Monday, March 28, 2011

What is a "Champion"

We are all captivated by extraordinary success aren't we? I have always wanted to know what makes a champion, and I mean a "champion" in the broadest sense of the word. I see it as a fundamental aspect of the mind, the aspect of advancing anything in life. I do believe that everyone is a potential champion. So we should all be compelled to understand the factors that nurture and amplify extraordinary achievement.
I mean imagine the competitive advantage for those who possess such knowledge. Its ultimately the greatest knowledge and the more we understand our "dormant" potential to be champions, the better.

So championship can be best described as exploration of human achievement. But not achievement limited only to sports, rather human achievement across the board. The entire spectrum.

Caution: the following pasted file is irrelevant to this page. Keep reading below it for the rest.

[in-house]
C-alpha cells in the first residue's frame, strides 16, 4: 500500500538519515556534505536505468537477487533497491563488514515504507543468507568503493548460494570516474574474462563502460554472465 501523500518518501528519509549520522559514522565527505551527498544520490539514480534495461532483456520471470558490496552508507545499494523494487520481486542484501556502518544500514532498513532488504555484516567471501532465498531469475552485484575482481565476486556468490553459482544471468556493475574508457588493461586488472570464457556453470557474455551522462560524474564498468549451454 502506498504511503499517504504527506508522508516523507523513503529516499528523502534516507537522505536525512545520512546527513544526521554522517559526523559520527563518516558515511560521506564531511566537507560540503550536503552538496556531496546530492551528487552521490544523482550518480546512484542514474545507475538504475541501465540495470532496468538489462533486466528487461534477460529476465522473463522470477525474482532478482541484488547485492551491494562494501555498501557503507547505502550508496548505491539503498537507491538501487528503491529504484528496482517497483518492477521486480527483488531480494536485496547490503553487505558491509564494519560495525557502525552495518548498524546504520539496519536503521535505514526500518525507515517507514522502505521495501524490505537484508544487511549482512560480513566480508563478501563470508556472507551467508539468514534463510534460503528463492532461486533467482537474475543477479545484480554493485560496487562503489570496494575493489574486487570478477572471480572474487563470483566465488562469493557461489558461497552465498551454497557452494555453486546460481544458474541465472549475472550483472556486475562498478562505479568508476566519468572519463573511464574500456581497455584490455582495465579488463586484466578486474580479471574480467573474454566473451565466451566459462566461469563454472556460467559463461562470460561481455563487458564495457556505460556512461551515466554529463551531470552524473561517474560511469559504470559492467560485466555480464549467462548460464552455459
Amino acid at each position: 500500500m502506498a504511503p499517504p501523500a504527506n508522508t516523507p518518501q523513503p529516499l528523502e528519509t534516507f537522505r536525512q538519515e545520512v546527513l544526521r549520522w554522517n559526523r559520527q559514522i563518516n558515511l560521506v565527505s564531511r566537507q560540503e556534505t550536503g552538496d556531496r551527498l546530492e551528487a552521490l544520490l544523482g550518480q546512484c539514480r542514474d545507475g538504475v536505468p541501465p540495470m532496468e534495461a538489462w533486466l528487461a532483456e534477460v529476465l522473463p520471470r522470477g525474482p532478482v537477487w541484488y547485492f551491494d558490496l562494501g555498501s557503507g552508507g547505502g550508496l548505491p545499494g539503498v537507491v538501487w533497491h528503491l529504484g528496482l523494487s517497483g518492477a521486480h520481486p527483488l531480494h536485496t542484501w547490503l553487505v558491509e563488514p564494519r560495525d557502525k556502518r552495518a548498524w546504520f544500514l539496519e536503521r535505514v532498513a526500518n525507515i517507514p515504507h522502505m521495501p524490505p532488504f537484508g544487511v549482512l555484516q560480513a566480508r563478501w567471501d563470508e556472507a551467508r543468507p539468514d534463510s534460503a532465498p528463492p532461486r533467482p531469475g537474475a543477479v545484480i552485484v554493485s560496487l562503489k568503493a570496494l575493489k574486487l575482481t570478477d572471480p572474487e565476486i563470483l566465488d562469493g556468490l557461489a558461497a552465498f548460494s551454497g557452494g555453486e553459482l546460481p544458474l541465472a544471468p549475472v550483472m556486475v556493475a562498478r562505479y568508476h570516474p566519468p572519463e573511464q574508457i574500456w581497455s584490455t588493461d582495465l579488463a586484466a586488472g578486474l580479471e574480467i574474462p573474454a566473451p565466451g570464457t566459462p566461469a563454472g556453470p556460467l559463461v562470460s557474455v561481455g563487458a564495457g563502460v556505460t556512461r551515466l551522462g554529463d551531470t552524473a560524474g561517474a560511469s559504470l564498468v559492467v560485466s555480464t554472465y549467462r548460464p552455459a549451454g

Of course, sport itself gives insights into the universals of "champions"

If you think about it, athletes might be considered neurotic. Coaches have often made that call. How else can you explain why a person, and without over exaggerating, would drive themselves to physical and in some cases mental collapse? How else can you explain the single-minded dedication of an Olympic Champion?

But the question has to be, is there really any difference between the so-called neurosis of the athlete and that of an artist, a scientist or for any individual who commits themselves to realise a dream? In all cases there is a sacrifice of the pleasures in life as normally appreciated.